Adel Abdessemed at David Zwirner, London

A giant, golden urn ‘Le Vase Abominable’ dominates this exhibition of recent work by Adel Abdessemed and matches the height of the artist. Strapped to the base are a series of gas tanks and explosives with a digital clock counting down to zero. It is a confrontational object marrying craft, luxury and danger. Operating as an absurd self-portrait, the object embodies both aggressor and victim. An ostensibly ‘Orientalist’ and desirable artefact is transformed into something to fear. This satirical thrust characterises the rest of the works on show and they are invested with historical and contemporary resonance. The exhibition does not illustrate a reassuring ‘hybridity’ across cultures but rather produces jarring encounters expressed in diverse media such as drawing, assemblage and animated film.
A series of smaller vases made of clay, salt, rubber, gold and marijuana sit on empty ammunition boxes like trophies of war rather than commodities or vessels. This thematic interest in aggressive acquisition and projection of power permeates the exhibition. And upstairs we meet a rendition of a naked child running from horror, ‘Cri’,  which appropriates an iconic scene from the Vietnam and translates it into opalescent blocks of carved ivory. Despite the gallery’s assertion that the ivory is ethically sourced, it is still a gory representation of human agony using a material associated with illegal animal slaughter. Naturally this confers an added frisson to the figure. Subtlety is neglected and instead Abdessemed sets up intentional provocation.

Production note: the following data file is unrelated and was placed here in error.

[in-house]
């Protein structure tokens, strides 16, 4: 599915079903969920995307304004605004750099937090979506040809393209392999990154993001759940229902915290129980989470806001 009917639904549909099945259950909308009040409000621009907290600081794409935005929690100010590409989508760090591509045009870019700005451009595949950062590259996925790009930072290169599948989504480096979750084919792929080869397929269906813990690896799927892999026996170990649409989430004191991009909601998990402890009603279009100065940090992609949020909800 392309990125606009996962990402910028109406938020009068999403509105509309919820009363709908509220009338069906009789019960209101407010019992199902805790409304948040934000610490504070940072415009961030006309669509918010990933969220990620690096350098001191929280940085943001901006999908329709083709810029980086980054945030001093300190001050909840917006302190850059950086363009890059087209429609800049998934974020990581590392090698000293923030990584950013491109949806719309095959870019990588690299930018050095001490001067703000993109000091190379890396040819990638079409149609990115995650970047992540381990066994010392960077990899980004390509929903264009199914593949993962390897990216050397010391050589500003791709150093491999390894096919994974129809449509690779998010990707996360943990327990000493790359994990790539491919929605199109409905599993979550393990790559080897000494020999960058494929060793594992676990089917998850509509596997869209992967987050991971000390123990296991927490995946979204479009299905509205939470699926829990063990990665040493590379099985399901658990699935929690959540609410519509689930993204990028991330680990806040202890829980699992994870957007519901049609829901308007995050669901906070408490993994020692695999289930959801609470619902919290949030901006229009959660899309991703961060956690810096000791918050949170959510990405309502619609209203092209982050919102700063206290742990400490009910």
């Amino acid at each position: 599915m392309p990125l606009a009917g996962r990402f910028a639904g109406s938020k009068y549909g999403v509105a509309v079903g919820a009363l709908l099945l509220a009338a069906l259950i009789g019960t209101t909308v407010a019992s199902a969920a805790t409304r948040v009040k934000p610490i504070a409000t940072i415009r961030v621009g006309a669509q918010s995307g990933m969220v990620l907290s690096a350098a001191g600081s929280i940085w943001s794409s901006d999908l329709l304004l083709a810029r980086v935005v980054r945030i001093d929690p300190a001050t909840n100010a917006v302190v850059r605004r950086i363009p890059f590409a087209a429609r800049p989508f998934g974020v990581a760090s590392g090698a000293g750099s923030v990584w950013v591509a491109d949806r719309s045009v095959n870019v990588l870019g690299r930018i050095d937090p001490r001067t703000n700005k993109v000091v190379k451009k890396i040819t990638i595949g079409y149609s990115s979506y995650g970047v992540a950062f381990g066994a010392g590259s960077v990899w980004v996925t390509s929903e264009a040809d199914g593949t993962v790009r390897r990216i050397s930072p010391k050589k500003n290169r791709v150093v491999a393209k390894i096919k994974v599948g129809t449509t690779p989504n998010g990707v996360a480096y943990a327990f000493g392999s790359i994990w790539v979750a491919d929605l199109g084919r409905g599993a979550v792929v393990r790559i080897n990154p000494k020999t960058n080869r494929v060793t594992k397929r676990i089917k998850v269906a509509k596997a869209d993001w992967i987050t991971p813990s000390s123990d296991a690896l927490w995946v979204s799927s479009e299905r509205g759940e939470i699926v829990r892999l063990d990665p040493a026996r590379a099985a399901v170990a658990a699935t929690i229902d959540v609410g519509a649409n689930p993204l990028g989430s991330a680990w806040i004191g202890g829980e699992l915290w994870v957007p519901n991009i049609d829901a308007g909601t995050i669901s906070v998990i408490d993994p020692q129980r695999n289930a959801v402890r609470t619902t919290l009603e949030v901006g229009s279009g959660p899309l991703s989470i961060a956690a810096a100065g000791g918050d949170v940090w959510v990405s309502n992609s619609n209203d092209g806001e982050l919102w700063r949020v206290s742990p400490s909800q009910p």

Charcoal drawings of singular unidentified soldiers achieve a universal summation of modern warfare. These young men hide beneath their uniforms and equipment, exempt from responsibility, appearing life-size as if standing a few metres away in real time and space.
As a nod to the host city, the artist has a made a drawing of the historic British, throne housed in Westminster Abbey. It represents archetypal power, faceless and unaccountable, casting a long shadow across a bleak landscape.
Abdessemed demonstrates technical skill and wryly addresses contemporary anxieties about the instability of the modern world. The exhibition manages to feed a prevailing paranoia and unease, but what’s missing is any confident ethical or political position. Instead, he tends to fall back on mocking subversion to achieve a rather theatrical and ultimately ephemeral effect. 

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